K-pop | Success at the rendezvous for BTS

(Seoul) Success was on Friday for K-pop stars BTS, as tens of millions of admirers around the world flocked to hear their highly anticipated new album.

Barely three hours after the worldwide release and simultaneously of BE, the video of the first title Life Goes On, which intends to deliver a “healing message” in the face of the novel coronavirus pandemic, had been viewed nearly 20 million times on YouTube.

“It’s the best thing that has happened this year,” enthused a fan among more than 560,000 comments written by followers of the South Korean group.

“Just when I started to feel bad and wanted to leave this world, BTS released this album,” another congratulated himself.

“Their music has saved me so many times and it continues to do so.”

Since their debut in 2013, BTS has been one of the flagship groups of the international music scene, and last year their concerts in Los Angeles, Paris and London were sold out.

In August, the ” boys band Had the performance of becoming the first 100% South Korean group to reach the top of the benchmark US album sales chart, the Billboard, with their track Dynamite, entirely in English.

BTS (short for Bangtan Sonyeondan, which stands for ‘bulletproof Boy Scouts’) generates billions of dollars in revenue for the South Korean economy and in October their listing on the South Korean Stock Exchange in October was successful .

“Our goal, with the music of BE, is that it brings comfort to a lot of people, ”Jimin, one of the group’s members, said at a press conference on Friday.

“If a lot of people can relate to it, I will be really grateful to them.”

The new eight-track album, the fifth in the Korean language, is billed as “the most ‘BTS-esque’ to date,” BTS label Big Hit Entertainment said in a statement.

Military service

The new album must “persuade the most skeptical of people who have only recently heard of BTS that their work is powerful, original and profound,” CedarBough Saeji, visiting professor at the University of Indiana to Bloomington.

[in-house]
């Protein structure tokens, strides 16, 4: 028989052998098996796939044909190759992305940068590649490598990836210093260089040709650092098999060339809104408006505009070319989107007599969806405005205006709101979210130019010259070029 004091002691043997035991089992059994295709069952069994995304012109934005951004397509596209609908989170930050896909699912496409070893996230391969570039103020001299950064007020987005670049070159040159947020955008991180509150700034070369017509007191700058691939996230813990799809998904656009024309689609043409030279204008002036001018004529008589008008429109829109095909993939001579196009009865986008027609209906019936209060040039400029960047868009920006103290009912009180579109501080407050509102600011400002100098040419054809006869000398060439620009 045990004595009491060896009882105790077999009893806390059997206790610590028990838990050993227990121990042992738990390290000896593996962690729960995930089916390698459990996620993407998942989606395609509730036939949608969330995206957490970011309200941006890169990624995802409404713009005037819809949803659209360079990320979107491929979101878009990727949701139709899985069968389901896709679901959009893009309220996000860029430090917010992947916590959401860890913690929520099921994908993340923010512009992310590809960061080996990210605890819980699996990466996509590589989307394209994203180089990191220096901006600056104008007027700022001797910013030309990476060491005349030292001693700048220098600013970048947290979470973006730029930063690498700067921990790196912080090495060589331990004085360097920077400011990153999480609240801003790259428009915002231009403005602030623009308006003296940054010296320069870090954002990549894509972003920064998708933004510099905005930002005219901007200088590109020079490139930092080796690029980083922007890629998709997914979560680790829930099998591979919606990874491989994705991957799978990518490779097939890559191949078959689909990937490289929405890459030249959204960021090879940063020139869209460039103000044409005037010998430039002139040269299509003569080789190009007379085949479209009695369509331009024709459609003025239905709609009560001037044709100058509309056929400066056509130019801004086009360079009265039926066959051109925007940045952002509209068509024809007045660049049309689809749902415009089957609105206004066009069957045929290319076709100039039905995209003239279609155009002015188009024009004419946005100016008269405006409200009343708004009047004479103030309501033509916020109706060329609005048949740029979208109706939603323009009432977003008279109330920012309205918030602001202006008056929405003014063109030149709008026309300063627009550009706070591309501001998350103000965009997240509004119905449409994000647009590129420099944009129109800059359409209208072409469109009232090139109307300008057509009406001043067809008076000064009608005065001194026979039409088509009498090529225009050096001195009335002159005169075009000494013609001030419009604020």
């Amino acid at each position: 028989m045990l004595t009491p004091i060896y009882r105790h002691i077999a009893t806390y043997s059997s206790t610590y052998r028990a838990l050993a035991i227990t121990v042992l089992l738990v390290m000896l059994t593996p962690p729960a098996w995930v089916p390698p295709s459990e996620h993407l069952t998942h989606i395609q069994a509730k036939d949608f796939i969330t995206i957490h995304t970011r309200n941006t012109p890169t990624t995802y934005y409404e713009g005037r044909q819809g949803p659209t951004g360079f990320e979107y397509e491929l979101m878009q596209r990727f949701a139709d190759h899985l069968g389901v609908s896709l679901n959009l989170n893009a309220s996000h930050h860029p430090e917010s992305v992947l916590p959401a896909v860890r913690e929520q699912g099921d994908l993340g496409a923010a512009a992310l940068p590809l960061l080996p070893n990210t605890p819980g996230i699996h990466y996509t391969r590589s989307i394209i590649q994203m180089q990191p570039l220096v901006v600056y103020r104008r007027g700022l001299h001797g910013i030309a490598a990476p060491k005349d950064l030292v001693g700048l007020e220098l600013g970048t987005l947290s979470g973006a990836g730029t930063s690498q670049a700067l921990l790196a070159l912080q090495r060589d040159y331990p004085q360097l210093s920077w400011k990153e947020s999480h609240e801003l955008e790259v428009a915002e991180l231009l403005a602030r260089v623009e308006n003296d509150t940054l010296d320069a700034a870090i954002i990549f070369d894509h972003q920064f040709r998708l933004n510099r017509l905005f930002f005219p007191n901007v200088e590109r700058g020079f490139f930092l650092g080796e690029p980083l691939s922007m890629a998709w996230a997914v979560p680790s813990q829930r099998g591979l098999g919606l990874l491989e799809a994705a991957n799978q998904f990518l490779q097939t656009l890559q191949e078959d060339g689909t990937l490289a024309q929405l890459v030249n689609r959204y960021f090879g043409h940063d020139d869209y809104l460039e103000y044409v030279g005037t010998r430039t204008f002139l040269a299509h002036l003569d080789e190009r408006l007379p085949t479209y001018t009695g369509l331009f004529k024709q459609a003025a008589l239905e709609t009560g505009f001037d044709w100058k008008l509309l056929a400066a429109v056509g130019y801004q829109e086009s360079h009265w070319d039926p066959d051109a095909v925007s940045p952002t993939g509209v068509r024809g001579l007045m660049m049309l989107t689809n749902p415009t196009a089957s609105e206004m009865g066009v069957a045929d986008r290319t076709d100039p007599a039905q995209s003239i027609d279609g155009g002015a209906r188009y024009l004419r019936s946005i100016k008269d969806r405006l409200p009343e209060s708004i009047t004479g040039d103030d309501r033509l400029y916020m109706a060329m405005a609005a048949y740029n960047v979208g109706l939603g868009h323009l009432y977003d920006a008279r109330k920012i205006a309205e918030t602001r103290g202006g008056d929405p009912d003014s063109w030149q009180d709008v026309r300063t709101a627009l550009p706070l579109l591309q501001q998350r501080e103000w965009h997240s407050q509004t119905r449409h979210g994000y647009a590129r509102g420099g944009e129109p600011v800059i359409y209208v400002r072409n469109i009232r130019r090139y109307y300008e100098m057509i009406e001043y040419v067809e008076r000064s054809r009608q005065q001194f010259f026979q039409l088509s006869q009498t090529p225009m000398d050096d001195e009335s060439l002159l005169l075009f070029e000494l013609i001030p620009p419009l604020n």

The lyrics of their songs are often socially engaged – the themes include competition within society and the evils of consumerism – and they constantly communicate with their fans, both at home and abroad, via social media. social.

On Twitter, they are followed by some 30.7 million people.

Jin, one of the seven band members, said that another BE, the retro disco Telepathy, translates “the sad reality” which is that of “not being able to meet our fans all over the world due to COVID-19”.

“The song is about the fact that we’re happier when we’re with our fans, and although we’re physically separated now, we’re actually still together.”

The group must play on Sunday Dynamite and Life Goes On on the occasion of the Music Awards ceremony in Los Angeles.

Although the share price of the music label Big Hit has plummeted since its IPO, the company is still worth some $ 6 billion.

A shadow on the board, however, hangs over the future of the group: the obligation for its seven members to perform their military service.

Indeed, any valid South Korean must serve for 18 months before the age of 30.

Jin, 27, is the oldest member of the ” boys band “. He will have to start his service before the end of 2021, while the other six will have to do so in the following years.

Seoul is currently debating the possibility of exempting some stars like BTS from it, but the group reiterated on Friday their wish to continue to do so.

“As a young South Korean, I think I should serve in the military without asking a question,” Jin said.

“As I have said every time, I will accept the country’s call anytime, whenever it happens,” he added. “We all intend to serve. “



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